The ancient cave of Bikramkhol in the village known as Banjari bears the testimony of the evolution of human civilization and a script developed by them, far back in the 4000 B.C. The village of Banjari is an important name in the tourism of Jharsuguda owing to its antiquity. The ancient symbols engraved on the walls of the cave of Bikramkhol, paintings of animals, circular holes dug in the wall where weapons, dress and other articles of use were being kept suspended, the floors, where circular holes have been dug to pound the grains etc are the key interest about the Bikramkhol cave. At the same time this architectural carvings depict the forms and style of art of the contemporary people. The tourism industry of Jharsuguda has a lot to offer to the lovers of ancient culture and tradition. Bikramkhol is the recognized tourist spot of the Central Government in Orissa, which attracts tourists even from abroad.
In the vicinity of the village Lajkura, which is in close proximity of Jharsuguda there is a hill known as "Maheswar Pahad", which is famous in the tourism industry of Jharsuguda because of the remains of an old holy fort attracting the attention of historians, researchers and tourists. At the lap of the Maheswar Pahad, the village of Ulap is situated, where the ruins of Ulapgarh constitute to be the key attraction for the tourists. The eroded ruins of the Ulapgarh fort constitute to be the chief attraction of the village. The Siva lingam at the entrance of the fort, encompassing a huge corridor meant for the worship adds charm to the immaculate splendor of the fort. On the stone floor, there are many square holes and 70 round holes, which are designed to support super structures for living room, store room, arsenals, kitchen, sleeping room etc. Apart from the structural pattern of the Ulapgarh fort, the legendary significance of the fort draws importance in the tourism industry of Jharsuguda. It is believed that Ulapgarh was being used as a residential fort by some kings of "Naja" Dynasty.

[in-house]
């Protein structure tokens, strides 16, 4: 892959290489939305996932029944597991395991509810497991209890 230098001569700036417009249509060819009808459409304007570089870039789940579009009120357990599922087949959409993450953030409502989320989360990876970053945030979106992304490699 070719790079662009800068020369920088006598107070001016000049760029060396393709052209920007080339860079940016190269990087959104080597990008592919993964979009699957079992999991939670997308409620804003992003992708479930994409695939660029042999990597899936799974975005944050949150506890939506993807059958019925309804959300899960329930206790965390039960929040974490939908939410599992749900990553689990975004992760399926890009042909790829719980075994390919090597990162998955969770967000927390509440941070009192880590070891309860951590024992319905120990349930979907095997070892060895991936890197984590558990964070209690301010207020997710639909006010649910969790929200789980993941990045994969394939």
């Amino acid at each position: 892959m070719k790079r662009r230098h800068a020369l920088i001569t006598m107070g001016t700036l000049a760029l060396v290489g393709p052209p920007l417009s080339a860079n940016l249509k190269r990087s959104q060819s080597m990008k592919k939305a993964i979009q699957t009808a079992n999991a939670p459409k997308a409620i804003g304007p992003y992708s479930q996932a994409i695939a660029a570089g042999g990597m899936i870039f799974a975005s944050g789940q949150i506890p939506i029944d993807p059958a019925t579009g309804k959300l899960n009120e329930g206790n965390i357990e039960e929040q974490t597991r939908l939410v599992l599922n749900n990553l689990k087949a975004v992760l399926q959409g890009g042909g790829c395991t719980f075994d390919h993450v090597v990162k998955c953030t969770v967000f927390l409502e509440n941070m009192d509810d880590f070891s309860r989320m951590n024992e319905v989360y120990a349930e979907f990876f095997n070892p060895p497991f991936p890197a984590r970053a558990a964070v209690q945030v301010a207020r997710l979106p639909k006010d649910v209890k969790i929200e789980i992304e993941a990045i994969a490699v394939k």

Padampur, adjacent to Jharsuguda is famous in the tourism industry of Jharsuguda because of the historical significance that it is the birthplace of famous Sanskrit dramatist "Bhabahbhoti". The place is at the same time important because the "Bajrajan' Tantra marg of Buddhism was originated here. The place is the confluence of both the Hinduism and Buddhism. The temple of "Padmashini', the presiding deity of the natives constructed in 7th century A.D, testimonies the Chalukyan art. The original temple was decayed and was believed to be reconstructed by the Chauhan king of Sambalpur in 16th century. "Jagmohan' of original temple reveals striking resemblance with architecture of the Chalukyan age. The stone statue of goddess Padmashini bears striking resemblances with the style of the Chalukyan period. Being a replica of Chalukyan art and architecture, the Padmashini Temple it is an important center, attracting the tourists.
The ancient Shaktipitha, Ramchandi shares an important position in the tourism industry and all its interest concentrates on the worship of Devi Ramchandi, the presiding deity of Rampur region. Many pilgrims and devotees come to the Rampur cave from far and near to visit and to offer their worship to the goddess Ramchandi.
The Koilighugar waterfall, with its exquisite scenic beauty, steeped in an untamed background fetches a vast chunk of tourist. A rivulet named 'Ahiraj' takes origin from the 'Chhuikhanch' forest and while flowing through its rocky belt, falls from a height of 200 ft. creating the waterfall of Koilighugar. The major attraction of the Koilighugar waterfall is the Shivalingam known as 'Maheswarnath'. The lingam is inundated in water and not ordinarily visible. If somebody tries to see it from inside the water in winter and summer the lingam is visible under the reflected sunlight, hence for the benefit of the pilgrims another Siva lingam has been created outside the waterfall. The snow-caped Shiva lingam submerged in the waterfall in a sylvan backdrop provides the special interest for the tourist in Jharsuguda.
Apart from these temples, there are a number of eroded ruins of the other temples dotted over the district of Jharsuguda are invested with profound interest because of their antiquity and the exquisite fabrications around the temple walls, which bear the testimony of the contemporary art and culture.
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